I different styles for different projects. I do this to change the mood of the project. For example, on a piece that is intended for children, I’ll often use a Century Schoolbook font in large type. On most other projects, I use DejaVu serif at 14 points.
So, I opened a project, and created a new scene. I started typing, and “No style” was suddenly 18 point Century Schoolbook instead of 14 pont DejaVu Serif.
Is “No Style” supposed to carry itself across projects? I wouldn’t think it should. I know in 1.9.7, the Default style was saved per project.
The problem with carrying it across projects is that to change it to our liking for that project, we have to apply a style with each new document added, or change the “No Style” each time we open a different project. More keystrokes, more work, more time used that wasn’t in 1.9.7 or 1.9.8.
“No Style” literally means no style. A style is a piece of metadata associated with text that tells it, e.g., “This chunk of text is a block quote.” That metadata can then be used by Scrivener to change the formatting of that chunk of text (and other chunks of text with the same metadata associated with them) at any point.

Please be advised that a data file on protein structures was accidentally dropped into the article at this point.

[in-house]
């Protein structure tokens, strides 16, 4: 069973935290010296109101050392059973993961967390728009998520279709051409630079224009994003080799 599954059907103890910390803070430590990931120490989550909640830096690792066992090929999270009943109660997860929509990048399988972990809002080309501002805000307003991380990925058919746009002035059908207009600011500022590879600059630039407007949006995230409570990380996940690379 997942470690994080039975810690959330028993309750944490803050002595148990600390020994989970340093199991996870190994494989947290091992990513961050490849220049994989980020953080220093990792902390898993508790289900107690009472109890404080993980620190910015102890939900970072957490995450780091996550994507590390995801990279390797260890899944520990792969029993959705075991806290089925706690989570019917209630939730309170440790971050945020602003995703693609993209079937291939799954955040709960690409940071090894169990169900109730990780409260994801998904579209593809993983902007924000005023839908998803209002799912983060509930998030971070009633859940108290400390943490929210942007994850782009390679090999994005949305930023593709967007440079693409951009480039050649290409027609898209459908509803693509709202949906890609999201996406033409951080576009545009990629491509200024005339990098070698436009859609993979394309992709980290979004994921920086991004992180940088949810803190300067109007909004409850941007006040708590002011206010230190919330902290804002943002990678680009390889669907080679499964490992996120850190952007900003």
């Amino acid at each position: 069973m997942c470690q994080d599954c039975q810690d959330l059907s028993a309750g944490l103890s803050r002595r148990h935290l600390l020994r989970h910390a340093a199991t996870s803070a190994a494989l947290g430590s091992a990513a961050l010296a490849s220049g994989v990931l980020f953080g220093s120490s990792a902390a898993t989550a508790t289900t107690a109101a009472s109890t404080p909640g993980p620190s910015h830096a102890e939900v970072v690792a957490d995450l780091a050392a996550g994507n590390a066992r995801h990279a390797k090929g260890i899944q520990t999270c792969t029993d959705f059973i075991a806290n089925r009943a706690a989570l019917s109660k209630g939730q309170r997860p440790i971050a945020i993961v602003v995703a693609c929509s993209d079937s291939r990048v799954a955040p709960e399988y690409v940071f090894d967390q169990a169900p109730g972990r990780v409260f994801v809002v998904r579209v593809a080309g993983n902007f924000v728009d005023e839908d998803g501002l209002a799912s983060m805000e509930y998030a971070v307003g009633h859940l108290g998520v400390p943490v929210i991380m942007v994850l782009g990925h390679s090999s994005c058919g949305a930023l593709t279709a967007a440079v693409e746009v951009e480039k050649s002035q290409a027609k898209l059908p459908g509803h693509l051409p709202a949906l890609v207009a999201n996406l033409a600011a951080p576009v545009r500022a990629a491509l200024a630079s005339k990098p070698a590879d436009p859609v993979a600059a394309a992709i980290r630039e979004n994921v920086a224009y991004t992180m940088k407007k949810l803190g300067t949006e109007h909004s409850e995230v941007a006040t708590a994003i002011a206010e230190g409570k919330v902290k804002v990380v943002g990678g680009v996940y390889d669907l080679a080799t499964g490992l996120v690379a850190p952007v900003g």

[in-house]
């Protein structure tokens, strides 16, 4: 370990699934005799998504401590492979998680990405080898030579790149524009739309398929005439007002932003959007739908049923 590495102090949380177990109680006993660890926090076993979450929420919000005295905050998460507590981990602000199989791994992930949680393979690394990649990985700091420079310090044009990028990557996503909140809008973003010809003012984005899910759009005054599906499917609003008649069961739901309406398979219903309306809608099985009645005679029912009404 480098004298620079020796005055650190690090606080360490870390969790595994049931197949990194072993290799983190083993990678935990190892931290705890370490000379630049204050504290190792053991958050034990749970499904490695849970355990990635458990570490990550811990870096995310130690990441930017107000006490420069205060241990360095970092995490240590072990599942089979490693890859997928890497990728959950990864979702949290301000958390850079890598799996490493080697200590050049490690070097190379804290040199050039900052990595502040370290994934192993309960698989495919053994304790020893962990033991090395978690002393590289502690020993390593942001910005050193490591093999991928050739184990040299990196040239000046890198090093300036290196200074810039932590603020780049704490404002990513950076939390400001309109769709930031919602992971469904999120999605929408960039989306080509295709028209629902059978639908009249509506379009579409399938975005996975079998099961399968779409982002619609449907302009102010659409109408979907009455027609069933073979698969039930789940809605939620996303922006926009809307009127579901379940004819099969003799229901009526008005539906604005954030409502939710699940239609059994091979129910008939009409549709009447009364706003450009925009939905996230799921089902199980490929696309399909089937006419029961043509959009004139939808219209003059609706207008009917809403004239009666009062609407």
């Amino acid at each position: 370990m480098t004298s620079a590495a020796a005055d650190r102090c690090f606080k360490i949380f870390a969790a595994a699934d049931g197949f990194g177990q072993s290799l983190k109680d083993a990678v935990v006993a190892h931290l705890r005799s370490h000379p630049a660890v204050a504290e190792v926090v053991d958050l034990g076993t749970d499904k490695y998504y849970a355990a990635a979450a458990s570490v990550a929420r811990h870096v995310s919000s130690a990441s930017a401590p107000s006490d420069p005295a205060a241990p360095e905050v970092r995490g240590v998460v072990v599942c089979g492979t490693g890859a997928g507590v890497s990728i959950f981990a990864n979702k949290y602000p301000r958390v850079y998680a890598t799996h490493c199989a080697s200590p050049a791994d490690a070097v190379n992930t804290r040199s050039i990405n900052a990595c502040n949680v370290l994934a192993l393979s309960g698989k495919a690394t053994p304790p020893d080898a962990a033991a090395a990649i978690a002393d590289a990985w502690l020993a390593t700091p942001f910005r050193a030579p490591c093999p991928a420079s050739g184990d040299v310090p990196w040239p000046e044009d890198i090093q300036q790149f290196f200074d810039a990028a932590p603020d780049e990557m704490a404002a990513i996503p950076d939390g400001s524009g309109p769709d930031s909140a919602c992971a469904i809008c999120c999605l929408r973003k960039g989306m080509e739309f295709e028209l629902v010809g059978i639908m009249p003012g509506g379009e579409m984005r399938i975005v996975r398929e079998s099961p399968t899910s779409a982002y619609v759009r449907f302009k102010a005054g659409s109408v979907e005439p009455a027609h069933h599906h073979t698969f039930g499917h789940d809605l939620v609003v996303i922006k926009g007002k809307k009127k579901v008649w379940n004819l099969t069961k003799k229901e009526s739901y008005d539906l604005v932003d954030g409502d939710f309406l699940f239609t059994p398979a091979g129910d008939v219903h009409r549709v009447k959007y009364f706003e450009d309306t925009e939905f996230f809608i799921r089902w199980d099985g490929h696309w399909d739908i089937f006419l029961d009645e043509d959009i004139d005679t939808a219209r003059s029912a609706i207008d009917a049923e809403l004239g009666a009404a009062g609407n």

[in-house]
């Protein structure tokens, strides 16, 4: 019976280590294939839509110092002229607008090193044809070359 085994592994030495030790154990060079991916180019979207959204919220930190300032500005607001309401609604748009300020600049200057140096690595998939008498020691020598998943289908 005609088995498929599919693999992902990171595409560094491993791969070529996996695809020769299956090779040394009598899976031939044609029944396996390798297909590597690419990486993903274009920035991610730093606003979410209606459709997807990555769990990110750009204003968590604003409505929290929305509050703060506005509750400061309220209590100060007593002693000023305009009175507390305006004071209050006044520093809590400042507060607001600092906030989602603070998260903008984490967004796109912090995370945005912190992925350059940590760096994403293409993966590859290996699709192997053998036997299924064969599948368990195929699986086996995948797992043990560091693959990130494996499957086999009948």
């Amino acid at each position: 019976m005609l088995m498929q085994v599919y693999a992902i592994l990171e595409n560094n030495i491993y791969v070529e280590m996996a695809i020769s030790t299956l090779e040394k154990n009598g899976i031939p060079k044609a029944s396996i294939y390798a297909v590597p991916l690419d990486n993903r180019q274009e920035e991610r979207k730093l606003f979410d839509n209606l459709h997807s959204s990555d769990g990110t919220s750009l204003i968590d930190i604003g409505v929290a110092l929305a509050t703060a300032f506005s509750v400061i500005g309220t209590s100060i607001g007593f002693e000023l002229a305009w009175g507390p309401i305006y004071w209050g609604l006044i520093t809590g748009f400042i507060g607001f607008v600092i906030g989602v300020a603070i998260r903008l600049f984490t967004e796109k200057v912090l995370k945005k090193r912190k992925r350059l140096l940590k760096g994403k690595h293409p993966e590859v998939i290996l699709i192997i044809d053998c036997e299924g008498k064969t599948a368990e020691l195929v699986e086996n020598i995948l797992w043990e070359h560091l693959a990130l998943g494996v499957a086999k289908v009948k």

Text with no style applied (“No Style”) has no such metadata applied. Text with “No Style” can be formatted however you want. (And users who don’t want to use styles can completely ignore them, leaving everything as “No Style”.)
This is different from a word processor, where all text has a style associated (with base text being “Body” or “Normal”).
So nothing is carrying across projects, because “No Style” literally is nothing.
All the best,
When using Scrivener 3 on a Mac, the formatting set in Scrivener > Preferences > Editing > Formatting becomes the default “no style” used by all new files/folders in all Scrivener projects.
I believe this is probably the same for Windows S3 – though the nomenclature might be different – and I think this is probably what you are seeing on your PC.
On a Mac, if you want to set the default “no style” for a specific project, you use the Project > Project Settings > Formatting options to override the global default formatting mentioned above.
That is what I’m seeing.
I need to verify the behavior more rigorously, but I think it’s not actually doing that.
I figured it out. That part is okay, but I found another bug, which I will report in a new topic.